Tuesday, November 13, 2012

An Interview with Dixie Barnes

Bio: Dixie Barnes has been writing short stories since she was ten years old, when she wrote a story about a family moving by covered wagon to Oregon.  She loves writing young adult fiction, historical fiction, poetry, and essays.  She has written a cookbook “Down Home Cookin – Favorite Recipes” and has two novels in progress.  She worked as assistant editor for her local newspaper during the 1980s.  She lives in ClydeKansas with her husband and two dogs.  Her three living children and nine grandchildren all live within fifteen miles.  She claims photography, arts and crafts, and computers as her hobbies.

Please welcome nurse, artist, writer, wife, mom, and grandma Dixie Barnes to Unwritten! She is one of the several lucky souls who won an interview on my 20,00TH Hit Giveaway. I was fortunate enough to meet Dixie via a wonderful free six-week online writing session called F2K, sponsored by Writer's Village University. Let's rack her brain with some good questions while she's here!

Dixie, please tell us where you live and what you like to do when you're not writing or mentoring other writers.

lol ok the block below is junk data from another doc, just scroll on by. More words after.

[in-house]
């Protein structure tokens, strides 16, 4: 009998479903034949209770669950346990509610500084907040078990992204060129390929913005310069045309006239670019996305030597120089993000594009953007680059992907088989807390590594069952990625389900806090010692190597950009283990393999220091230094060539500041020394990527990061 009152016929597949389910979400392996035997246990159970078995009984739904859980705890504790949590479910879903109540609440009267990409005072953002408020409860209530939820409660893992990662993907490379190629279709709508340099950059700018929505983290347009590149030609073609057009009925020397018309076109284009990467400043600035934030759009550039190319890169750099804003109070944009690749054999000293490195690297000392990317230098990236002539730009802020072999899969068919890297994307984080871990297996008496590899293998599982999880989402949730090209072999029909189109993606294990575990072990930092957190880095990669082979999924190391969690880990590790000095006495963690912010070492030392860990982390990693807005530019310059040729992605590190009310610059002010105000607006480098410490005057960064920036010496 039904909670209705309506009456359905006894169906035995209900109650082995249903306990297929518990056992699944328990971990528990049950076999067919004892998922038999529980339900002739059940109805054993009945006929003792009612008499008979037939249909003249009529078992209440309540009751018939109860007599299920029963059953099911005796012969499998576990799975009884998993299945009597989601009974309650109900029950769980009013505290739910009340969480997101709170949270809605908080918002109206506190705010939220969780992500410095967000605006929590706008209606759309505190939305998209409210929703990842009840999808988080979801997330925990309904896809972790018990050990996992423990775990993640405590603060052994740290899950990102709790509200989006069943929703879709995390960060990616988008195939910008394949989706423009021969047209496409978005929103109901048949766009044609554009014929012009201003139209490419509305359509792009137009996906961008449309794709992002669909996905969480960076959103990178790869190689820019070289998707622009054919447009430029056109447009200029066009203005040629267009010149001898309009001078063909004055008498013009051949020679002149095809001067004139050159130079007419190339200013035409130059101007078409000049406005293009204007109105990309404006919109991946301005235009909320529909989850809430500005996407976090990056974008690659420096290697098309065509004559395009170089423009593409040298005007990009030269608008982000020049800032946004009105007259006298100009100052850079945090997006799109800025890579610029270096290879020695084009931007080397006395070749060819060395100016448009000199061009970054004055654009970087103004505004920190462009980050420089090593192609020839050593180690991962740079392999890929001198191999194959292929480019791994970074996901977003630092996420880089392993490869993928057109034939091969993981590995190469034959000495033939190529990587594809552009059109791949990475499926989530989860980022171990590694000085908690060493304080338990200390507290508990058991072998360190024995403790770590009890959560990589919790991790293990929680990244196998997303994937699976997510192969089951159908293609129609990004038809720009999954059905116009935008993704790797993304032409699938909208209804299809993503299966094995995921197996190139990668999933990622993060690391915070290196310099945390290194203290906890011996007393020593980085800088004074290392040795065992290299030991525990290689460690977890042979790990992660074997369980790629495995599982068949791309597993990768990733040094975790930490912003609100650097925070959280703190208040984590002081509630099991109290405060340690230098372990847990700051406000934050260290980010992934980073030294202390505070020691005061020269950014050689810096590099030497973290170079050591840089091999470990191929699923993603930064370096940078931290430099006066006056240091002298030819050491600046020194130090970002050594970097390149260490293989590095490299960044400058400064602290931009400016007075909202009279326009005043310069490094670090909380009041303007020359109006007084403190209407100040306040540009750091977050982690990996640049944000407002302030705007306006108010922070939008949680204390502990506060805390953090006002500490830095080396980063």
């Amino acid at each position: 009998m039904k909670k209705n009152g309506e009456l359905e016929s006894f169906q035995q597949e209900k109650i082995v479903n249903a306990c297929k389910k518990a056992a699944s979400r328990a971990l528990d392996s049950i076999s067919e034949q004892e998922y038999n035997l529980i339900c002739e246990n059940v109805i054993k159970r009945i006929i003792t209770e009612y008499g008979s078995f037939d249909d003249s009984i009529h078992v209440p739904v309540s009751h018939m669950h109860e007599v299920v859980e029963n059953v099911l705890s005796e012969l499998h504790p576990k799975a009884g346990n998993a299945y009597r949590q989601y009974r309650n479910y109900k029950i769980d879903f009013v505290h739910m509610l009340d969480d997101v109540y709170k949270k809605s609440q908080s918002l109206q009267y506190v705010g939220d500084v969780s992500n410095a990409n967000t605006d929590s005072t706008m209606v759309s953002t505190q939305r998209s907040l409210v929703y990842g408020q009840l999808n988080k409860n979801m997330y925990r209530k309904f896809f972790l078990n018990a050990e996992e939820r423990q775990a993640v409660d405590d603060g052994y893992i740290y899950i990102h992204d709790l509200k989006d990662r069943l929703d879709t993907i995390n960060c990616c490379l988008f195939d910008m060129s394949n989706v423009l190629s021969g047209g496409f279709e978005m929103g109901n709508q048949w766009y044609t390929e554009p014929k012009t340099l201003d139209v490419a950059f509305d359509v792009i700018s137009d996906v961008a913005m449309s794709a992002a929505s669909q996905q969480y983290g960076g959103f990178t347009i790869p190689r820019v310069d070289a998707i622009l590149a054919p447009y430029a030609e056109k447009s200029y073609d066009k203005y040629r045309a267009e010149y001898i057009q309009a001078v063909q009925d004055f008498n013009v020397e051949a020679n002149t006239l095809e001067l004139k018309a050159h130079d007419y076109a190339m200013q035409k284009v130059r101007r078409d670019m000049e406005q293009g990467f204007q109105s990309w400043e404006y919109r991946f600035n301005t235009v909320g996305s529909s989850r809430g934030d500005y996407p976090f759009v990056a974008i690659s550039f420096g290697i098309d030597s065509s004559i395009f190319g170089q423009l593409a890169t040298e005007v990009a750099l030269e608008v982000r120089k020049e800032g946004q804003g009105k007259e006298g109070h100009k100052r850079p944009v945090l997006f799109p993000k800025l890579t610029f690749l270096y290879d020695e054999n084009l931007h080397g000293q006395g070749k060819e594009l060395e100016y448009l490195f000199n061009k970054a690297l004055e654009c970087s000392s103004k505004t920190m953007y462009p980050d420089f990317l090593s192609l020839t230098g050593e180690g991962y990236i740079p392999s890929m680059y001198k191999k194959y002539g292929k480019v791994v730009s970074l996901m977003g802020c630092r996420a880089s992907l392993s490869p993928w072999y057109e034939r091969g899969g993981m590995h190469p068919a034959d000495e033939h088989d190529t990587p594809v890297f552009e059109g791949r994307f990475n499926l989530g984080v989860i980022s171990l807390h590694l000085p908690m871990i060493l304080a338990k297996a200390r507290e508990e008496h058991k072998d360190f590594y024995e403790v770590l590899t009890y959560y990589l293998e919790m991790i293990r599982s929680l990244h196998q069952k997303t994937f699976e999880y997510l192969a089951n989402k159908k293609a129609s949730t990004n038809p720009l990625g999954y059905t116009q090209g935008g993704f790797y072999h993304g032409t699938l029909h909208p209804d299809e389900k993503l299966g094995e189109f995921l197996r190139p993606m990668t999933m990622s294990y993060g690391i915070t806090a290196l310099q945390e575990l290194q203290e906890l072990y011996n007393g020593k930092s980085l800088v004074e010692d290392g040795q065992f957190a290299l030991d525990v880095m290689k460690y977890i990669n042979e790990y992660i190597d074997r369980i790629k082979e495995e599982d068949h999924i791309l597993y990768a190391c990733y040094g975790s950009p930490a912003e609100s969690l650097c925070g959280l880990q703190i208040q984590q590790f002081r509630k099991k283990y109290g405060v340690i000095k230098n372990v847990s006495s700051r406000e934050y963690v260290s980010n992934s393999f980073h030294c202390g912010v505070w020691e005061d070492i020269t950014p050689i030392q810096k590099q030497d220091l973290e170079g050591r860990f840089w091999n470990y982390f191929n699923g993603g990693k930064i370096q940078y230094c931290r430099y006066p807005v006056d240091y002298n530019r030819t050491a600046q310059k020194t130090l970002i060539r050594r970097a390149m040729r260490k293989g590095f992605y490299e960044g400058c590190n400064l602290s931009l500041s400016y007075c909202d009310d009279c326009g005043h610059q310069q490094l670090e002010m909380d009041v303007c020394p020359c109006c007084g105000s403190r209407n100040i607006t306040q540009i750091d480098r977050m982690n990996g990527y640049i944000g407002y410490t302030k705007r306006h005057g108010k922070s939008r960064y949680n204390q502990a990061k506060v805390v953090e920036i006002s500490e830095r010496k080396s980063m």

I live in Clyde, a little rural town in north central Kansas.  We own a tiny little frame house on a street that we had thought would be quiet when we first bought the house.  But we soon found it is the street leading to the town dump, so there are trucks, pickups, and trailers passing by loaded down with tree limbs, and brush every day, and then a few minutes later, we see the same trucks returning empty for another load.  It's pretty busy.
I've been married to the same man for 42 years.  We raised four children, but lost our youngest daughter in a tragic house fire in 1999.  Teresa was 21 at the time and had just passed her LPN State Board of Nursing  Exam.  We received her nursing license a week following her funeral.  We started a scholarship in her memory at the local high school.  We've awarded that scholarship every spring since her death.  This spring we will award that scholarship to Teresa's daughter, Regan, who is graduating from high school, and plans to become a nurse anesthetist.
My oldest daughter, Rebecca, is a surgical RN at an area hospital.  She is married and has four children.